Kvitova, Halep advance to New Haven Open final

wBy: Nicholas McCarvel

“Finally,” Petra Kvitova muttered into the microphone, smiling.

After three hard-fought victories at the New Haven Open at Yale this week, the defending champion had won a match in straight sets, beating countrywoman Klara Zakopalova convincingly, 6-0, 6-1.

“I mean, that’s helpful, for sure, before tomorrow’s final,” continued Kvitova, the 2011 Wimbledon winner. “I hope that helps me to have more time for rest, not be on the court pretty long. So that’s the good thing.”

Rest is something Kvitova certainly deserves at this point, having played 29 three-setters so far this season, more than any other top-100 player.

After playing her semifinal Friday afternoon, Kvitova headed for a late-day massage and then dinner at a to-be-determined location in New Haven (“I don’t know, we haven’t picked yet”), and then took a leisurely stroll the Yale campus, her first time there.

While Kvitova had a low-key evening, it was high-octane for Simona Halep. The diminutive Romanian stunned four-time New Haven Open champion Caroline Wozniacki 6-2, 7-5 to book her place in the final against Kvitova.

Since May, Halep has surged up the rankings, the 21-year-old going from No. 65 in the world to No. 23 – thanks in part to three WTA titles – Nurnberg, ‘S-Hertogenbosh and Budepest – the first three of her career. She is currently tied with world No. 2 Victoria Azarenka in terms of titles won this year – second in the WTA behind No. 1 Serena Williams.

“I feel very good. On court I have pleasure, much [more] pleasure than before. I feel good,” she said, smiling. “I just trying to play my best every time and to be confidence with me every moment because that is the most important.”

In her last 33 matches, the Romanian has racked up a 28-5 win-loss record, with victories over recognizable names like Marion Bartoli, Sam Stosur, Svetlana Kuznetsova and Jelena Jankovic. Wozniacki’s name was added to that list Friday night.

But what does Kvitova know of her opponent-to-be? The two players have never faced one another.

“I don’t know how Halep is playing,” Kvitova said, plainly. “I don’t think I played her. I know that she’s very good mover.”

It might be safe to assume that Halep has a bit more of a study on Kvitova, who has been a top-10 regular since she won Wimbledon two years ago and has had a more high-profile career.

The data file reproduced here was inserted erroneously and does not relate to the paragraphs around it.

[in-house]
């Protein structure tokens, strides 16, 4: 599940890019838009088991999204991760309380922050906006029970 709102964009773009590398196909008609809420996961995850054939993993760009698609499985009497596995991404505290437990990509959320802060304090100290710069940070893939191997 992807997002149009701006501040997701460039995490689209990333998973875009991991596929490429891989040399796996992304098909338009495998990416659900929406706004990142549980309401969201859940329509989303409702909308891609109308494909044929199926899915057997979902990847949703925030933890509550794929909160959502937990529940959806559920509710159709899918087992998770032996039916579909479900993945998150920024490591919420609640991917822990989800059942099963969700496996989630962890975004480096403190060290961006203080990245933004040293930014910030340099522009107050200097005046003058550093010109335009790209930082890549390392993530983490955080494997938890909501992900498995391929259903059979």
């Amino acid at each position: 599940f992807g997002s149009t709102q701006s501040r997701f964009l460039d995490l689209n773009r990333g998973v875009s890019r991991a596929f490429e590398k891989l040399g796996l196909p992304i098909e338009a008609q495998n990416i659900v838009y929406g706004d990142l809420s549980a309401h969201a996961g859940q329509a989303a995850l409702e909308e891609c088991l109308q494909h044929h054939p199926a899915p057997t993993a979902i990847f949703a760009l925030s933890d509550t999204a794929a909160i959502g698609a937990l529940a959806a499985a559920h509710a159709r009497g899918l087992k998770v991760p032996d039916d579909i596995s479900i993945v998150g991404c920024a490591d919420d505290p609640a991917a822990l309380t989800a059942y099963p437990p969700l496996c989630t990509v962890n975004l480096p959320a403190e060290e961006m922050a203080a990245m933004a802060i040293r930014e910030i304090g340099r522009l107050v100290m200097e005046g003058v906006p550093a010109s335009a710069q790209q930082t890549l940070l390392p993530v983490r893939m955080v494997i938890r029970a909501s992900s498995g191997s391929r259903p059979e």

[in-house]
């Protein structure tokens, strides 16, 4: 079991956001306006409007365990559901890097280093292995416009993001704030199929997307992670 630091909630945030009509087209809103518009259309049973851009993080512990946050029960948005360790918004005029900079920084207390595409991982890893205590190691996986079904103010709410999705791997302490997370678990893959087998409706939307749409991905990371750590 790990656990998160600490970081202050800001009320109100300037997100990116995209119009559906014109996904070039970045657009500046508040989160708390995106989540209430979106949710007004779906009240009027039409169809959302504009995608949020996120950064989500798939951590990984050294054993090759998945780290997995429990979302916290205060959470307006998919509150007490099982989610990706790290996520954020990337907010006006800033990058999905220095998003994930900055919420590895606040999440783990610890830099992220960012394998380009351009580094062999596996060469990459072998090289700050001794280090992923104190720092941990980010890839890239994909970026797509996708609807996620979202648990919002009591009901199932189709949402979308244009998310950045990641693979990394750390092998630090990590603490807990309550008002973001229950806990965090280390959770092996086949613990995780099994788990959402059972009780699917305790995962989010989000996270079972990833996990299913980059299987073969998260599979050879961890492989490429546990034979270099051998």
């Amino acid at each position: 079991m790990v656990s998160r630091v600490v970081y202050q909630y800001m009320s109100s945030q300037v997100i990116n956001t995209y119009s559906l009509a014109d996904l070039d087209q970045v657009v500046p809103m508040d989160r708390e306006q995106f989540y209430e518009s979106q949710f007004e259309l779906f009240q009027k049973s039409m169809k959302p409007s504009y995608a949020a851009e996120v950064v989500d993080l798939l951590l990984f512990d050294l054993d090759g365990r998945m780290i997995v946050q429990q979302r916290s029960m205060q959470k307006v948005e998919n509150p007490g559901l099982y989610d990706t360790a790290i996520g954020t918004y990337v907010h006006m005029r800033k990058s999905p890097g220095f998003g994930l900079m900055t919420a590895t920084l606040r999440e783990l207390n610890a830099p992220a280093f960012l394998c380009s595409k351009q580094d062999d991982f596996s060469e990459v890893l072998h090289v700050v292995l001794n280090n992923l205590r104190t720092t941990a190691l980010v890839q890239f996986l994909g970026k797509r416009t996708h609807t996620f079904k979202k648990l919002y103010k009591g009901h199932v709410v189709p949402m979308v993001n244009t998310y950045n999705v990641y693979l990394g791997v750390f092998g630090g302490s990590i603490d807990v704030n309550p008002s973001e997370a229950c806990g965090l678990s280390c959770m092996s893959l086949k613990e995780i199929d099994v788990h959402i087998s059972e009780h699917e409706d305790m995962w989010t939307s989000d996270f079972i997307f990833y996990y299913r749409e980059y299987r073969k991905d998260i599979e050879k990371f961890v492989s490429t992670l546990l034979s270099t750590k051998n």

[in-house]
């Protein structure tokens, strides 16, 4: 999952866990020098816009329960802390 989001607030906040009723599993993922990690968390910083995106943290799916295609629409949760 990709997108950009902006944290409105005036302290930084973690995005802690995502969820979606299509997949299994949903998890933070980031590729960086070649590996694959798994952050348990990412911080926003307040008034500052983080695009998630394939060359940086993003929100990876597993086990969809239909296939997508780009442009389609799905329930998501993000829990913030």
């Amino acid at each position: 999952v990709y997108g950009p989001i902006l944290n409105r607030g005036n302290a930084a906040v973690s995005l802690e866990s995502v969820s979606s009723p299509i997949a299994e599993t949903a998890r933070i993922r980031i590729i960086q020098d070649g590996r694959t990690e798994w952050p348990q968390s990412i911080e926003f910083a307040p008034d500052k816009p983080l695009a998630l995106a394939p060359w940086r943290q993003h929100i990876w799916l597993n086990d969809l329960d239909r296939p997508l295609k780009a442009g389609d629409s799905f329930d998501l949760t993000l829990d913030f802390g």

“Yeah, I know she hits the ball very strong,” Halep said. “Tomorrow on court I will see. I will try to make something on court, just to be calm and to play the best. It’s most important to play relaxed because is the final.”

Halep said she was nervous at the start of her match Friday night against Wozniacki, but settled into what turned out to be an emphatic performance, becoming the first player to win a full match against Wozniacki in New Haven ever (the Dane retired against Kirilenko last year with a knee injury).

In the doubles final, a pair of well-known duos meet in what should be an entertaining championship match, set for 12:25 pm. No. 3 seeds Sania Mirza and Zheng Jie meet the No. 2 seeds, Anabel Medina Garrigues and Katarina Srebotnik.

Both teams have had to survive stiff challenges, Mirza/Zheng squeaking out wins in match tie-breakers (used in lieu of third sets) in their first two rounds and Medina Garrigues/Srebotnik stretched that distance twice, including in the semifinals against No. 4 seeds Liezel Huber and Nuria Llagostera Vives.

The No. 1-seeded team of Su-Wei Hsieh and Peng Shuai went down in the first round after winning in Cincinnati last week, while wild card Martina Hingis and Daniela Hanthuchova were taken out in round one, as well, losing to Cara Black and Vania King.

Huber, along with American Lisa Raymond (who also played in the event), were the defending champions.

What comes on Saturday in singles will be a challenge for both finalists: Kvitova has never defended any of her eight WTA titles that she’s had the chance to and Halep is looking to become the lowest-ranked winner here – at No. 23 – since Elena Bovina won as the world No. 25 in 2004.

A title for the little-known Romanian would be the fourth of the year for her – and on a third surface following wins on clay and grass.

“Every time I [feel] good on hard court. But I did well also on clay and grass,” she said, smiling. “So I don’t know which one is my favorite. I think I like all the surfaces now.”

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